NAHRI Professional Advocacy Committee guidance on vaccine administration
by Committee Representatives Zarina Khabibulina, MD, CCS, CCM, CDIP; William L. Malm, RN, ND, CMAS, CRCR; John D. Settlemyer, MBA, MHA, CPC; Denise Williams, COC, CHRI
Some providers appear to be struggling with “how” and “whether or not” to bill for COVID-19 vaccine administrations. On March 15, 2021, CMS increased the per-injection reimbursement to $40. CMS has recognized that there is added cost to the administering provider because of the increased resources involved in mass immunizations required to control a pandemic. Providers should be filing claims to all payers as appropriate. There is no patient responsibility for the vaccine, which is free, or for the administration of the vaccine.
The CMS Benefit Policy Manual describes the coverage for vaccines and the administration services as “Vaccinations or inoculations are excluded as immunizations unless they are directly related to the treatment of an injury or direct exposure to a disease or condition.”
So, how has COVID-19 impacted this coverage under Medicare? The COVID-19 vaccine falls under CMS’ benefit category for vaccines as it is directly related to direct exposure to a disease or condition. The National Uniform Billing Committee designated revenue code 0771 for vaccine administration services.
Similar to the HCPCS Level II codes that have been long established for the administration of hepatitis B and influenza vaccines, CMS created specific codes to describe the COVID-19 vaccine and administration. These codes are product specific and can be found on the CMS COVID-19 Vaccines and Monoclonal Antibodies website.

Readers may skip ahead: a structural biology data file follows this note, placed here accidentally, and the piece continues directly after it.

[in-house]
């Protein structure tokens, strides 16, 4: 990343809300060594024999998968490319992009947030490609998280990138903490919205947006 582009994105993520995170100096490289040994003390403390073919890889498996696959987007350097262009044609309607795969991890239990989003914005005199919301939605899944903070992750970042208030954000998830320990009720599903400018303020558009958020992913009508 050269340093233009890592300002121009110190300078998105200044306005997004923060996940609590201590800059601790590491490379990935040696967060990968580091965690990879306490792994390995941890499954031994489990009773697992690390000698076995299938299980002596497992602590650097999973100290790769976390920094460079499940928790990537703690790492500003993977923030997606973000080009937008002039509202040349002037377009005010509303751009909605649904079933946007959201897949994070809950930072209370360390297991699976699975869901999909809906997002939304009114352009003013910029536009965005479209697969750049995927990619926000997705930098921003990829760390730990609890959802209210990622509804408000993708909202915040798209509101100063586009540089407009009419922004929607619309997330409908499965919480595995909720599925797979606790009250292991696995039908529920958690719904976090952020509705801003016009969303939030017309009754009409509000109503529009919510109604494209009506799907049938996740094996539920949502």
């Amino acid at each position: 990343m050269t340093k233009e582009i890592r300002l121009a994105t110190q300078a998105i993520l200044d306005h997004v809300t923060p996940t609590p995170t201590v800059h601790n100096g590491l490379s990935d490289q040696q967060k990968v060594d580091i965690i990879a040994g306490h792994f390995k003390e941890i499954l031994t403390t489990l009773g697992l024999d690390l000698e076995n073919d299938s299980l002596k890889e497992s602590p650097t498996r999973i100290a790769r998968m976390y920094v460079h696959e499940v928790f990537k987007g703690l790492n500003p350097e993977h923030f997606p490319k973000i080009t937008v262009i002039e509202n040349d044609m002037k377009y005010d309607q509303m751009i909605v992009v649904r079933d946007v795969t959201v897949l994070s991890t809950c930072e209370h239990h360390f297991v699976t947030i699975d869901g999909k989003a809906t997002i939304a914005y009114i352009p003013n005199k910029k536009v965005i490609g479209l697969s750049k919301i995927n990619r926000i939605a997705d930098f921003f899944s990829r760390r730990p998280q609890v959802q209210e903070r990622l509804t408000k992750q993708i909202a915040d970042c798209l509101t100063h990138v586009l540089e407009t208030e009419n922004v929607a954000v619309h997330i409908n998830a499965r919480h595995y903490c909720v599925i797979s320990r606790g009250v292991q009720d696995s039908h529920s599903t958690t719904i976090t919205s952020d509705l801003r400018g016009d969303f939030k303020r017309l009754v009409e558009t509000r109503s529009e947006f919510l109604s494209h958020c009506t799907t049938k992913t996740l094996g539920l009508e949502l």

Additional information is located at CMS’ Medicare Billing for COVID-19 Vaccine Shot Administration and COVID-19 Vaccines and Monoclonal Antibodies websites.
One significant difference in billing for the COVID-19 vaccine is that at the time of this writing, there is no cost to the provider for the vaccine. The vaccine is provided by the government in response to the public health emergency (PHE). So, you have an item that is “free/no cost” and an administration service that is not free as there is cost related to the resources required to administer the vaccine. CMS will accept claims with only the administration service on the claim. However, they have recognized that some providers’ internal systems require a line item for a drug when there is an administration service billed. CMS confirmed that the product may be billed as a non-covered item with a minimal charge in order to satisfy a provider’s internal system requirements. This has been discussed on several CMS After Hours calls and is addressed in the COVID-19 Frequently Asked Questions (FAQs) on Medicare Fee-for-Service (FFS) Billing document.
But what about other payers? Many non-Medicare payers have specific requirements for reporting services. This is not a new concept but can represent a challenge. What is consistent with Medicare is that payers must cover the vaccine and reimburse for the administration service.
For coverage information and guidance on what CMS expects from commercial insurers and Medicare Advantage plans, please refer to the Toolkit on COVID-19 Vaccine: Health Insurance Issuers and Medicare Advantage Plans.
We know that reporting services can be payer situational. Part of the challenge may be that there should be a conversation with the individual payer if their requirements are not stated in their documentation. Consider the following questions:
- Does the payer require a line item representing the vaccine in order to process the claim?
- How do they want a free vaccine but a cost for administration billed?
- What does the payer website provide in terms of billing guidance for COVID-19 vaccine administration?
It is important to note that private, commercial, and managed care payers could have different requirements for billing for COVID-19 services, so you should seek out guidance from the specific payer in question.
About the committee: The NAHRI Professional Advocacy Committee is responsible for the research and development of position papers that can help further the revenue integrity profession and bring awareness to matters impacting revenue integrity practices.